McDonald's customers upset after missing out on delivery due to huge demand

Andy Wells
·Freelance Writer
·3-min read
Deliveroo workers at a branch of McDonald's in Boreham, Chelmsford, Essex, one of 15 of the restaurant chain locations to have reopened for takeaway.
Deliveroo workers at a branch of McDonald's in Boreham, Chelmsford, Essex, one of 15 of the restaurant chain locations to have reopened for takeaway. (PA)

Some McDonald’s customers hoping for a Big Mac after weeks of lockdown have been left disappointed after huge demand left orders unable to be fulfilled.

The burger chain has opened 15 branches for business after shutting down during the peak of the coronavirus pandemic, but social distancing rules mean food can only be delivered.

However, just minutes after the fryers went on in McDonald’s branches in Chelmsford, Essex, on Wednesday morning, customers were faced with technical hitches and a lack of food at their doors.

Many vented their frustrations on Twitter, with some even admitting to “literally crying”.

A spokesperson from McDonald's tweeted: "Some of our restaurants are currently experiencing very high levels of orders and may not be able to facilitate all delivery requests and deliveries may become temporarily unavailable.

Delivery drivers were pictured in large queues waiting to pick up orders due to the massive demand from people starved of fast food for several weeks.

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Following the opening of 15 McDonald’s branches, the chain is to reopen its first 30 drive-through restaurants as early as next week.

McDonald’s said it intends to begin the next phase of its reopening plans next week by opening 30 sites in the UK and Ireland for drive-through customers only on Wednesday, 20 May.

It said it plans to reopen all of its drive-through sites by early June, in line with government guidelines.

McDonald's said it will cap the amount customers can spend to £25 per car and will ask customers to use contactless payment.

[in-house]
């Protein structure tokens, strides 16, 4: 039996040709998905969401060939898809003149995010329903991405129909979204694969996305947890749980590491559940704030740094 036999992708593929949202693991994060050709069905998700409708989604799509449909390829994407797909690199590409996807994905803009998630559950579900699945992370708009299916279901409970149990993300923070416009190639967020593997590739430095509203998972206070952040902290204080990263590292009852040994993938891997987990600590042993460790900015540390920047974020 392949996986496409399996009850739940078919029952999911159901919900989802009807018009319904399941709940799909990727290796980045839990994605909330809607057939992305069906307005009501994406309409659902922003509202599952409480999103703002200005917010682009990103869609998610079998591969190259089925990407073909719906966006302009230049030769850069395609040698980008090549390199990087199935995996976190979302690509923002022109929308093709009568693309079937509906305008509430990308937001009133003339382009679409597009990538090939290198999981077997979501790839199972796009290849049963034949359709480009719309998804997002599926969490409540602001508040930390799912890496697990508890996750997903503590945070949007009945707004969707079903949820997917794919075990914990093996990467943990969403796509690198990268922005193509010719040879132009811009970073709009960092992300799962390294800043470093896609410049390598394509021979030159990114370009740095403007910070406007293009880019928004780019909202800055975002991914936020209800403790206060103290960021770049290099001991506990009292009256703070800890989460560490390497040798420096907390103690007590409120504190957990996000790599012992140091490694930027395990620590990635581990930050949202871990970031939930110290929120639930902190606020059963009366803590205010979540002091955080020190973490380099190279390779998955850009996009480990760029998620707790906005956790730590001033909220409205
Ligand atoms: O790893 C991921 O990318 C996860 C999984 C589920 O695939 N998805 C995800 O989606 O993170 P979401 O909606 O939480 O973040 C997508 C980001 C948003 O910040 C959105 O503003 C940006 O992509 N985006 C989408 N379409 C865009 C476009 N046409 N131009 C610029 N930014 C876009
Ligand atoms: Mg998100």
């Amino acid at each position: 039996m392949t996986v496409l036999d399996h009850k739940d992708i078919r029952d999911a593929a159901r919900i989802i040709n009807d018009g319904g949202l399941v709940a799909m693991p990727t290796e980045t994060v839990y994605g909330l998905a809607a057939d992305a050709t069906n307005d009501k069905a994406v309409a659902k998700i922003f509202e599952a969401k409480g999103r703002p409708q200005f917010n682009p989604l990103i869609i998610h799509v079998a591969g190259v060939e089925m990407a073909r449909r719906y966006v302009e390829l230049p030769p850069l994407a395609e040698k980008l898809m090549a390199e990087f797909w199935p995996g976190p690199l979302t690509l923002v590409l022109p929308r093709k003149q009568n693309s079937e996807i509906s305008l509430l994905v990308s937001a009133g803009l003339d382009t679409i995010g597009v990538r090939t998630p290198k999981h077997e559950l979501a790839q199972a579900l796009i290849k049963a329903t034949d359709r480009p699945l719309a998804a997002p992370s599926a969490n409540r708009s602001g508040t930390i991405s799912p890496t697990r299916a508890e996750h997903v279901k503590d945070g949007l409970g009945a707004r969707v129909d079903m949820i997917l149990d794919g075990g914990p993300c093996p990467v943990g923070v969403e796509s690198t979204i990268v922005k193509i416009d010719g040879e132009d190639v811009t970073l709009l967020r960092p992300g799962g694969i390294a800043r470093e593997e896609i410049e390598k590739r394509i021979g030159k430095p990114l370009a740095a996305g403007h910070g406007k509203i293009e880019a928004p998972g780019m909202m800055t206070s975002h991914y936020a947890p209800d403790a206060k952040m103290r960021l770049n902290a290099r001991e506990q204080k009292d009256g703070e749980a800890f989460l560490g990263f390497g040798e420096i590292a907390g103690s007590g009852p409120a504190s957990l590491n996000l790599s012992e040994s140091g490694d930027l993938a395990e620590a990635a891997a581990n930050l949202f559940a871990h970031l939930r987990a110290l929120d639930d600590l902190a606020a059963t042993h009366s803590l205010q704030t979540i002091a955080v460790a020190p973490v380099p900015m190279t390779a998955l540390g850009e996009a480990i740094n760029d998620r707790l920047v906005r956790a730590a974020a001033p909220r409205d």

This will take place alongside safety measures the chain already announced, such as contactless thermometers for staff, Perspex screens and protective equipment.

A delivery driver takes bags of McDonald's out to customers in Chelmsford, Essex. (PA)
A delivery driver takes bags of McDonald's out to customers in Chelmsford, Essex. (PA)
Staff members organise a delivery at a branch of McDonald's at Boreham, near Chelmsford in Essex, which one of 15 of the restaurant chain's locations which are reopening for delivery meals.
Staff members organise a delivery at a branch of McDonald's at Boreham in Chelmsford, Essex. (PA)

The company called for customers to be "patient and supportive" of staff as sites reopen, warning that service "will not be as quick as you might be used to" as workers adjust to the changes.

Paul Pomroy, McDonald's chief executive officer for UK and Ireland, said: "The wellbeing of our employees, suppliers and delivery partners' couriers is my top priority and we will only extend our plans at a pace that enables us to create a safe working environment for our teams.

"As we get accustomed to the new processes and procedures, we will look to reopen more restaurants, for longer hours and reintroduce more menu items.

"But only when I am confident we can do so whilst maintaining the new procedures we have introduced for the protection of our people.”

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